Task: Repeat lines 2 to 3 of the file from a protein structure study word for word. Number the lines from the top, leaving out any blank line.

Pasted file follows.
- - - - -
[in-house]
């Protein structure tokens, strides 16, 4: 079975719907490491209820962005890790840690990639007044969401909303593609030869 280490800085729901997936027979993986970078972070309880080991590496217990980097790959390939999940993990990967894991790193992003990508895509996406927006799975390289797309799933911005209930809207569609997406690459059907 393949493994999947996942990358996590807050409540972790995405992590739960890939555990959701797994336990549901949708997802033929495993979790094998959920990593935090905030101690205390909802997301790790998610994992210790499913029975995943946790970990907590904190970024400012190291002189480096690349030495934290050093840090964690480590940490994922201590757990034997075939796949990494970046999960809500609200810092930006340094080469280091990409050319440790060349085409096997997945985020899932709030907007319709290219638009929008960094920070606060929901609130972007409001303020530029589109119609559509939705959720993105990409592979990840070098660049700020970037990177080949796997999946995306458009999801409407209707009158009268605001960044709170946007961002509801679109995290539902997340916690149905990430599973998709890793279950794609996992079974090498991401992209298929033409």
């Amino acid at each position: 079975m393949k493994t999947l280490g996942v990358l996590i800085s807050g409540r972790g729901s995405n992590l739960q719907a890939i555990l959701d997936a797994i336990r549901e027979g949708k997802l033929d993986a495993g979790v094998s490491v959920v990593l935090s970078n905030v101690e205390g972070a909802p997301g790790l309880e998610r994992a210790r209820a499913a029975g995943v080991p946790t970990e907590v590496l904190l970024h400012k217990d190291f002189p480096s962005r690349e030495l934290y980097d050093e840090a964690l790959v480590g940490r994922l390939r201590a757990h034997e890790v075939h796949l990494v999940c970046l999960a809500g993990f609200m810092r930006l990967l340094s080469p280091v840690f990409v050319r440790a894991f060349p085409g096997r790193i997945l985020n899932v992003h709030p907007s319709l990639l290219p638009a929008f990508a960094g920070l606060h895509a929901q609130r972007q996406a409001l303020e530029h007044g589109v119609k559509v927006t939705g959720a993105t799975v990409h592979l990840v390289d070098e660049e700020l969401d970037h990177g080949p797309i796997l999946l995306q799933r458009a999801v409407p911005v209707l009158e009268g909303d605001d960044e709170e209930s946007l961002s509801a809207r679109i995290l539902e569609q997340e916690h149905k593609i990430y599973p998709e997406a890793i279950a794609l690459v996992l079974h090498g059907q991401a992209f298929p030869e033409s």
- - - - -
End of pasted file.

């Protein structure tokens, strides 16, 4: 079975719907490491209820962005890790840690990639007044969401909303593609030869 280490800085729901997936027979993986970078972070309880080991590496217990980097790959390939999940993990990967894991790193992003990508895509996406927006799975390289797309799933911005209930809207569609997406690459059907 393949493994999947996942990358996590807050409540972790995405992590739960890939555990959701797994336990549901949708997802033929495993979790094998959920990593935090905030101690205390909802997301790790998610994992210790499913029975995943946790970990907590904190970024400012190291002189480096690349030495934290050093840090964690480590940490994922201590757990034997075939796949990494970046999960809500609200810092930006340094080469280091990409050319440790060349085409096997997945985020899932709030907007319709290219638009929008960094920070606060929901609130972007409001303020530029589109119609559509939705959720993105990409592979990840070098660049700020970037990177080949796997999946995306458009999801409407209707009158009268605001960044709170946007961002509801679109995290539902997340916690149905990430599973998709890793279950794609996992079974090498991401992209298929033409």
């Amino acid at each position: 079975m393949k493994t999947l280490g996942v990358l996590i800085s807050g409540r972790g729901s995405n992590l739960q719907a890939i555990l959701d997936a797994i336990r549901e027979g949708k997802l033929d993986a495993g979790v094998s490491v959920v990593l935090s970078n905030v101690e205390g972070a909802p997301g790790l309880e998610r994992a210790r209820a499913a029975g995943v080991p946790t970990e907590v590496l904190l970024h400012k217990d190291f002189p480096s962005r690349e030495l934290y980097d050093e840090a964690l790959v480590g940490r994922l390939r201590a757990h034997e890790v075939h796949l990494v999940c970046l999960a809500g993990f609200m810092r930006l990967l340094s080469p280091v840690f990409v050319r440790a894991f060349p085409g096997r790193i997945l985020n899932v992003h709030p907007s319709l990639l290219p638009a929008f990508a960094g920070l606060h895509a929901q609130r972007q996406a409001l303020e530029h007044g589109v119609k559509v927006t939705g959720a993105t799975v990409h592979l990840v390289d070098e660049e700020l969401d970037h990177g080949p797309i796997l999946l995306q799933r458009a999801v409407p911005v209707l009158e009268g909303d605001d960044e709170e209930s946007l961002s509801a809207r679109i995290l539902e569609q997340e916690h149905k593609i990430y599973p998709e997406a890793i279950a794609l690459v996992l079974h090498g059907q991401a992209f298929p030869e033409s």